Obama’s $2 Billion Early Innovation Fund - And What it Really Means for Startups

The Obama Administration recently
committed $2 billion

for small business growth as part of Startup America, a new initiative to encourage investment in startups.  The funding includes $1 billion in public funds to be put towards early stage investment by matching the investments of VC firms into small business startups.  The
Startup America Partnership

, led by Steve Case,
also announced over $1 billion in the form of services and resources for startups coming from private companies, including free legal and consulting services.  

On paper, this appears to be a positive boon for startups - but what are the real implications for the innovation economy? We’ve taken a closer look at some of the commitments:

  • Crowdfunding:
    The most controversial of the Partnership’s provisions is the bill to legalize Crowdfunding –
    small-dollar investments that use online fundraising and social media platforms to solicit investors.  The point of giving startups access to crowdfunding as a fundraising tool is to provide them with more opportunities to raise capital and thus create jobs.  This one comes with its own set of regulations to protect investors, including limits on contributions and
    measures against fraudulent companies

    soliciting capital.  Crowdfunding sites for startups, like


    , already exist, but until this bill is signed into law, companies that raise funds from investors that are not registered broker dealers are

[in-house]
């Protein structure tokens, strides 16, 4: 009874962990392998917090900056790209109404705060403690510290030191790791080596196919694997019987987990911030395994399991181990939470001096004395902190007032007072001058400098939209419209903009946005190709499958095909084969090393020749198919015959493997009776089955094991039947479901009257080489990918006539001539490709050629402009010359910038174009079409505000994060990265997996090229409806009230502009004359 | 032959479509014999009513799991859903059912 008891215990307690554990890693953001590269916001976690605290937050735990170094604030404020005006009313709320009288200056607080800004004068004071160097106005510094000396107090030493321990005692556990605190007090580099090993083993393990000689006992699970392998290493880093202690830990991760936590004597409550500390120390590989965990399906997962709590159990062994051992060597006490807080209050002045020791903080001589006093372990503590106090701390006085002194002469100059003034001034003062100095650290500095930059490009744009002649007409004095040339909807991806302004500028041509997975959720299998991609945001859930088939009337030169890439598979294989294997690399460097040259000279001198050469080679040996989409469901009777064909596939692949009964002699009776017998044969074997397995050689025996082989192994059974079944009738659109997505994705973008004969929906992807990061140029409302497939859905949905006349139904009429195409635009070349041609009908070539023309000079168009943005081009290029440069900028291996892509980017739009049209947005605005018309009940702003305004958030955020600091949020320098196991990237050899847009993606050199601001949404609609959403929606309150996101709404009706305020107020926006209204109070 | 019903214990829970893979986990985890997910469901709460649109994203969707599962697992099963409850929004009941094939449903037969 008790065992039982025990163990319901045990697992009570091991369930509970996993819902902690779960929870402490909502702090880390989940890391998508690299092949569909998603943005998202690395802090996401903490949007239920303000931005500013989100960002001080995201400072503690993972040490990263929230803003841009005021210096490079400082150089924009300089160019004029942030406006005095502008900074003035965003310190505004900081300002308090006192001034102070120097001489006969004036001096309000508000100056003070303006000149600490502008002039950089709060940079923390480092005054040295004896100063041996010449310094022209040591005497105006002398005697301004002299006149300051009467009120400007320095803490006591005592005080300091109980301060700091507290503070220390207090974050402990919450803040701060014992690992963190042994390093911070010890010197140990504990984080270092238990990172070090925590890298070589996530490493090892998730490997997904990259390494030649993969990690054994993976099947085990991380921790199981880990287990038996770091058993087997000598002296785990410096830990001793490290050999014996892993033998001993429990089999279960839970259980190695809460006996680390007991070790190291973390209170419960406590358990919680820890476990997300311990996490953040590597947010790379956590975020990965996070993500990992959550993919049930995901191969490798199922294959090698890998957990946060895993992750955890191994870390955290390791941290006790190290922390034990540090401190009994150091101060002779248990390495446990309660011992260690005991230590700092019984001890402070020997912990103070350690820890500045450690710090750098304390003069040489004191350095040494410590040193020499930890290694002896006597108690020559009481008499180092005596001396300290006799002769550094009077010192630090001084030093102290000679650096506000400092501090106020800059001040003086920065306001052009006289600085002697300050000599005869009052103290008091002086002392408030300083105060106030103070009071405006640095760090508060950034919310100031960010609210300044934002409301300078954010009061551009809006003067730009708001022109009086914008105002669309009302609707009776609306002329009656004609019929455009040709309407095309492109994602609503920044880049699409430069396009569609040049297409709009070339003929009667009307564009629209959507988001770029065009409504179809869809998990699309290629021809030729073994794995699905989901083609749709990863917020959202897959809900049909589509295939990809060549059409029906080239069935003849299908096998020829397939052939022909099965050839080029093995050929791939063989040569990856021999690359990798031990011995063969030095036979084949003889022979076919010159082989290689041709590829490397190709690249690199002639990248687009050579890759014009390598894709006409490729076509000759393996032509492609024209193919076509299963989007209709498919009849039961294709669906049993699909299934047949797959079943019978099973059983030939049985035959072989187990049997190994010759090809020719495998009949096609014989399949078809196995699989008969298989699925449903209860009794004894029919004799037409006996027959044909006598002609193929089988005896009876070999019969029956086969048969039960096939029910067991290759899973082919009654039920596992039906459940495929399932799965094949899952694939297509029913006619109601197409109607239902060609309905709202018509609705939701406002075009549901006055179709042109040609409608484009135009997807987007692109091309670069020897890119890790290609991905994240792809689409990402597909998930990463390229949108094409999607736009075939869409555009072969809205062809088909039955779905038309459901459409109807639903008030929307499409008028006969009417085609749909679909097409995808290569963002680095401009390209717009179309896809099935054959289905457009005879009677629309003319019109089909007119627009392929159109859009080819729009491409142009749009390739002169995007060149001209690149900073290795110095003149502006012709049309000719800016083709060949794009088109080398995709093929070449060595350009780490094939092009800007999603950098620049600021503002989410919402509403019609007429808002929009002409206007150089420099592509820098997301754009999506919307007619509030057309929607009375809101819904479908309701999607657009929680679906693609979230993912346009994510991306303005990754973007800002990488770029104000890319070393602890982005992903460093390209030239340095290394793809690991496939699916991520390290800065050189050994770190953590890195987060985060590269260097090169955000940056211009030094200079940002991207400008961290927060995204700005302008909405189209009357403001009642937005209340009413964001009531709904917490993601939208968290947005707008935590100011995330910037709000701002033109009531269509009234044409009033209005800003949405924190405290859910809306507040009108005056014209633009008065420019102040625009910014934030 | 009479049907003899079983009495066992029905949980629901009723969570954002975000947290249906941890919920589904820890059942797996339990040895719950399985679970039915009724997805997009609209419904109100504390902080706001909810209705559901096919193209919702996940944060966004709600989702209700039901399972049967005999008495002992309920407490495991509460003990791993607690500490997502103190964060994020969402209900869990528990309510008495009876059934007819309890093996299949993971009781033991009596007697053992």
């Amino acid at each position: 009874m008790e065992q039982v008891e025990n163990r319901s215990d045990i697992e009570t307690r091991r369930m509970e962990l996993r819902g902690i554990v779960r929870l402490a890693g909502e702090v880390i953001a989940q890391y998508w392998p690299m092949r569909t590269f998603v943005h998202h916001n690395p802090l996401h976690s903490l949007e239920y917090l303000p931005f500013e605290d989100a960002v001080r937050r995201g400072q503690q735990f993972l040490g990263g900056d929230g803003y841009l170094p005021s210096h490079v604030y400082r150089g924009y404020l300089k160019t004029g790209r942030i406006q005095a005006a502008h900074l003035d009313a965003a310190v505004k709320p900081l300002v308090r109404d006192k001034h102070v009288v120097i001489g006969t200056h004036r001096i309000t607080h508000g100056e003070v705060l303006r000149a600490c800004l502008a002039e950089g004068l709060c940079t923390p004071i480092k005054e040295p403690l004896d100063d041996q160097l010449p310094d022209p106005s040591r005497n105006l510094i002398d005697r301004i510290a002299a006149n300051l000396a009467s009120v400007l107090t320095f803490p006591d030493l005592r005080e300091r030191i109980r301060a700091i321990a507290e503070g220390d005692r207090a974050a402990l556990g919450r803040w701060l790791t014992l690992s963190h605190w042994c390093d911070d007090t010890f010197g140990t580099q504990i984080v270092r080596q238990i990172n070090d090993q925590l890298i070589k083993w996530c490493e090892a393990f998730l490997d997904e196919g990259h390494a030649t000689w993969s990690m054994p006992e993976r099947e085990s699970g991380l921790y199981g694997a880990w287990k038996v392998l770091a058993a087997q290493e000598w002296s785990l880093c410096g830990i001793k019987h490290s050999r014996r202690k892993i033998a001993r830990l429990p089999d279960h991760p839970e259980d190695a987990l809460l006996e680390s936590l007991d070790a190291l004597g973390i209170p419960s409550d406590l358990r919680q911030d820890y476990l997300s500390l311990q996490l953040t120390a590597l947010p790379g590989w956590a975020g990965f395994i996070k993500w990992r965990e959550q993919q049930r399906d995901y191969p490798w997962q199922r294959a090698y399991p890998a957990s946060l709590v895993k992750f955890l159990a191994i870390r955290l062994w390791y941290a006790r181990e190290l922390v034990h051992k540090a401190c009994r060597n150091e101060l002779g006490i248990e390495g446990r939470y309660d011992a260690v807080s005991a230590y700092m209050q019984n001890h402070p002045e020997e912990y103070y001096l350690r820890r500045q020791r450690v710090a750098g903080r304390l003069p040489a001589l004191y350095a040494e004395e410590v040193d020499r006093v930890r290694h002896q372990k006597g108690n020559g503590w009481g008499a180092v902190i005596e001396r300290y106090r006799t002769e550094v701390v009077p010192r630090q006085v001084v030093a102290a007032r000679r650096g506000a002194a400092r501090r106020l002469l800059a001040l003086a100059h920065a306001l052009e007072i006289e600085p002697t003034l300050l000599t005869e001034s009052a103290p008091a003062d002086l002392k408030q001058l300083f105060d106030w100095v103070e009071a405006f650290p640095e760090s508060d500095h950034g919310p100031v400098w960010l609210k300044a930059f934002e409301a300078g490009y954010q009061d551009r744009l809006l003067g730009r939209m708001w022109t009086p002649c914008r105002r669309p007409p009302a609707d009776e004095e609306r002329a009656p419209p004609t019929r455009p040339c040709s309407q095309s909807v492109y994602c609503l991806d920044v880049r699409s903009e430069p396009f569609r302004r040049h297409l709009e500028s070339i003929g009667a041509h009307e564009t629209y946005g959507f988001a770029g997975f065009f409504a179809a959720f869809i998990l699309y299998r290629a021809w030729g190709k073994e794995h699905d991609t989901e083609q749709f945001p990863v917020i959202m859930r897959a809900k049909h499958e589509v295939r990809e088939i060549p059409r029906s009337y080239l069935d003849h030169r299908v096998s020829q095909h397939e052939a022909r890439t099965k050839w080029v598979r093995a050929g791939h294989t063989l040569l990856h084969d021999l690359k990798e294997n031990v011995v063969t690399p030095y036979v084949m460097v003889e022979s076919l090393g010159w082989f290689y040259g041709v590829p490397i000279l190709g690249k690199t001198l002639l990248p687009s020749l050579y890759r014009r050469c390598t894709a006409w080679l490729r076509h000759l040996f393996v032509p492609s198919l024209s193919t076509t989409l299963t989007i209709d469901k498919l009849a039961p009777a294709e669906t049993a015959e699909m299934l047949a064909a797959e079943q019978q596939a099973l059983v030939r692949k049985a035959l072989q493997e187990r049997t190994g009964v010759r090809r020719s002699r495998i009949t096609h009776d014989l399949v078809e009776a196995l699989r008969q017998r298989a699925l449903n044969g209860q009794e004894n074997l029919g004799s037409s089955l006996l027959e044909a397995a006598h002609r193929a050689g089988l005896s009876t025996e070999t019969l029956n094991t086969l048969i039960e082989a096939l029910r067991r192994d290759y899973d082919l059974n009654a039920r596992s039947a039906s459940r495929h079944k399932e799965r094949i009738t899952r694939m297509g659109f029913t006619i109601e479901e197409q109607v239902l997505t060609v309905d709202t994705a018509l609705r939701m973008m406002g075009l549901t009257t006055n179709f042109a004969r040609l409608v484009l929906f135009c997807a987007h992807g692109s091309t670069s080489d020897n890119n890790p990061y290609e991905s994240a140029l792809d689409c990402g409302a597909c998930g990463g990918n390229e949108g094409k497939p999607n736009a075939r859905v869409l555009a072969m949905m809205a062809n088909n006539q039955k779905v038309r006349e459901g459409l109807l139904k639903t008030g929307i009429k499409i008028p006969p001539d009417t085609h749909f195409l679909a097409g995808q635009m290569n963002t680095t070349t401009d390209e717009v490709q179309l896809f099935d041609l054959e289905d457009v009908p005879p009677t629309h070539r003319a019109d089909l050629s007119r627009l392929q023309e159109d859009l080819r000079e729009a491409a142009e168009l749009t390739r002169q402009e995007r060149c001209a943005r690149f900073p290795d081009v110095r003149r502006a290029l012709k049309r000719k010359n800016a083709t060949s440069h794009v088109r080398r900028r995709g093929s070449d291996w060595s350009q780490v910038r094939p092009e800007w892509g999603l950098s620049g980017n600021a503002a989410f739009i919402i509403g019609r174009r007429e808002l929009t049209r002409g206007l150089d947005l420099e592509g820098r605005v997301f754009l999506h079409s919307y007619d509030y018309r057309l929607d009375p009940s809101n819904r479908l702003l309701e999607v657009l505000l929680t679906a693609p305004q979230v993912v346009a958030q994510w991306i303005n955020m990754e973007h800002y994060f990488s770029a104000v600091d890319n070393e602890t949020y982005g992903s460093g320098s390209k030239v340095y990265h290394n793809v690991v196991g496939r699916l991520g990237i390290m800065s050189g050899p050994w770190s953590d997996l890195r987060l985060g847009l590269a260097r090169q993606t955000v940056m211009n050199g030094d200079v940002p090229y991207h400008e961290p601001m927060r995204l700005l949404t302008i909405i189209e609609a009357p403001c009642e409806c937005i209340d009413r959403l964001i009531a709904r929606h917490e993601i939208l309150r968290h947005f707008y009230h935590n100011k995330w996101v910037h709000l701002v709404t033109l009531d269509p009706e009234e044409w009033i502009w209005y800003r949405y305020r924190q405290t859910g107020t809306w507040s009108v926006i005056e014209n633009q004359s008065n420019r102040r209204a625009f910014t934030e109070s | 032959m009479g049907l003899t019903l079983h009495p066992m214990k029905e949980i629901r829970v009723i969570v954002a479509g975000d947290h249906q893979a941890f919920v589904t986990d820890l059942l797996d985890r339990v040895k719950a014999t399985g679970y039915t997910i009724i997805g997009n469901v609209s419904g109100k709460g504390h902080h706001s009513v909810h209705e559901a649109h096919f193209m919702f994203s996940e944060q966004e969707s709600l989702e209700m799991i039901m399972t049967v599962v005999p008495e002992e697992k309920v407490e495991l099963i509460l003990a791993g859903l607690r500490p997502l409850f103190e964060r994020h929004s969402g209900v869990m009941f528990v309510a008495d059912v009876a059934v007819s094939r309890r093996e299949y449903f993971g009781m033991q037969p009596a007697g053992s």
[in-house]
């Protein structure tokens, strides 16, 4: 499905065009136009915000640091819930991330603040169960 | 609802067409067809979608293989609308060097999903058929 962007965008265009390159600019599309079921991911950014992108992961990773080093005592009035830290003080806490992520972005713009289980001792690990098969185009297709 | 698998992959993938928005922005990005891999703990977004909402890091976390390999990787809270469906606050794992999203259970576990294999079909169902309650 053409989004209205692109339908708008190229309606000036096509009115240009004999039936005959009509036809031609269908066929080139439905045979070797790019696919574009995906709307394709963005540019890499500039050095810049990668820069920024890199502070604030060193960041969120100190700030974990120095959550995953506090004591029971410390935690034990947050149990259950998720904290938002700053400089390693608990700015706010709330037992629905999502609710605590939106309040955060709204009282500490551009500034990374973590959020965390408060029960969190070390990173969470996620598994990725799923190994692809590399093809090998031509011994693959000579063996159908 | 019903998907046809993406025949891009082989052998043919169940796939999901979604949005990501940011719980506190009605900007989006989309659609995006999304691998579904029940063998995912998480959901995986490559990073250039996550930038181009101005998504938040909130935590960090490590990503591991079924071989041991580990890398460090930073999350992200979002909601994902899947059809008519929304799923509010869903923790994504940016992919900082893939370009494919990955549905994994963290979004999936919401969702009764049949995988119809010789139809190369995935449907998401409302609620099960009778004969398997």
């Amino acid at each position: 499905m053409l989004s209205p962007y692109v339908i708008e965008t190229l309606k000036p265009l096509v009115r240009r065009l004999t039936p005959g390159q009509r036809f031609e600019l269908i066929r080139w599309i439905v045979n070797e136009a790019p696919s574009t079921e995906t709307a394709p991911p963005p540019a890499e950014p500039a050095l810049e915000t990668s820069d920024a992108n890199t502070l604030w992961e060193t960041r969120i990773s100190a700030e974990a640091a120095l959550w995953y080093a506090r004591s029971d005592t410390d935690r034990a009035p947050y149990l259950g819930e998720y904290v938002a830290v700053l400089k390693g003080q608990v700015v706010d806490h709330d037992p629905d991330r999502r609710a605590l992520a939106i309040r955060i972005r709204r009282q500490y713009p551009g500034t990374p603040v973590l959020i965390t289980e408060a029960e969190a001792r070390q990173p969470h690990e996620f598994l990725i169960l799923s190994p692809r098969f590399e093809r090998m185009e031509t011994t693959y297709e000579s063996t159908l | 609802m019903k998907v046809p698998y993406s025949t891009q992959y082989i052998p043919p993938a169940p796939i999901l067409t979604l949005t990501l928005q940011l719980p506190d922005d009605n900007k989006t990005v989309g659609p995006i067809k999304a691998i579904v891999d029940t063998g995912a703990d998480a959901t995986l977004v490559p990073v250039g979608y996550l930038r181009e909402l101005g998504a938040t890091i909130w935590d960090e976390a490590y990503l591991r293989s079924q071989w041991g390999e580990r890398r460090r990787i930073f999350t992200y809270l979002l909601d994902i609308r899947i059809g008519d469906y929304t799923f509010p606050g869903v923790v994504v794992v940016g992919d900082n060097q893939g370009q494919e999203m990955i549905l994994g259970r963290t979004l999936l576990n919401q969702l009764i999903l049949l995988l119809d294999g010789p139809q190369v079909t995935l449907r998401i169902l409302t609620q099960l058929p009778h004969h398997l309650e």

at risk of being in violation of federal and state securities laws


  • Investment in an Innovation Economy:
    Obama’s Early Stage Innovation Fund, coupled with the Startup America Partnership’s commitments from private-sector companies, are both steps on the road to an economy that is predicated on entrepreneurship and production rather than consumption.  
    The provisions basically make it easier for individual investors to fund startups and to offer more capital.  While this arguably increases inherent risk for investors, no one is forcing any individual to invest.  It’s an

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    individual decision, and one that happens to have the added bonus of growing our economy and job market. It’s not just monetary investment, though.  The Department of Education, as part of Obama’s commitment to the innovation economy, will launch a
    National Education Startup Challenge

    , for which students will create a business plan for a new company - encouraging entrepreneurship by getting them in at the ground floor, so to speak.

Critics on Capitol Hill
the announcement as little more than a White House PR stunt

, and while the immediate and tangible impact for startups is not completely apparent, it is at least a nod of support from the government and a commitment to the promotion of innovation and entrepreneurship.  Bottom line?  It’s more than a nice gesture, it could be a significant resource for startups. To truly create an economy based on innovation, education and growing government support are key.  These measures are, if nothing else, a positive indication of a turning tide of governmental support for entrepreneurship and the creation of a solid production based economy.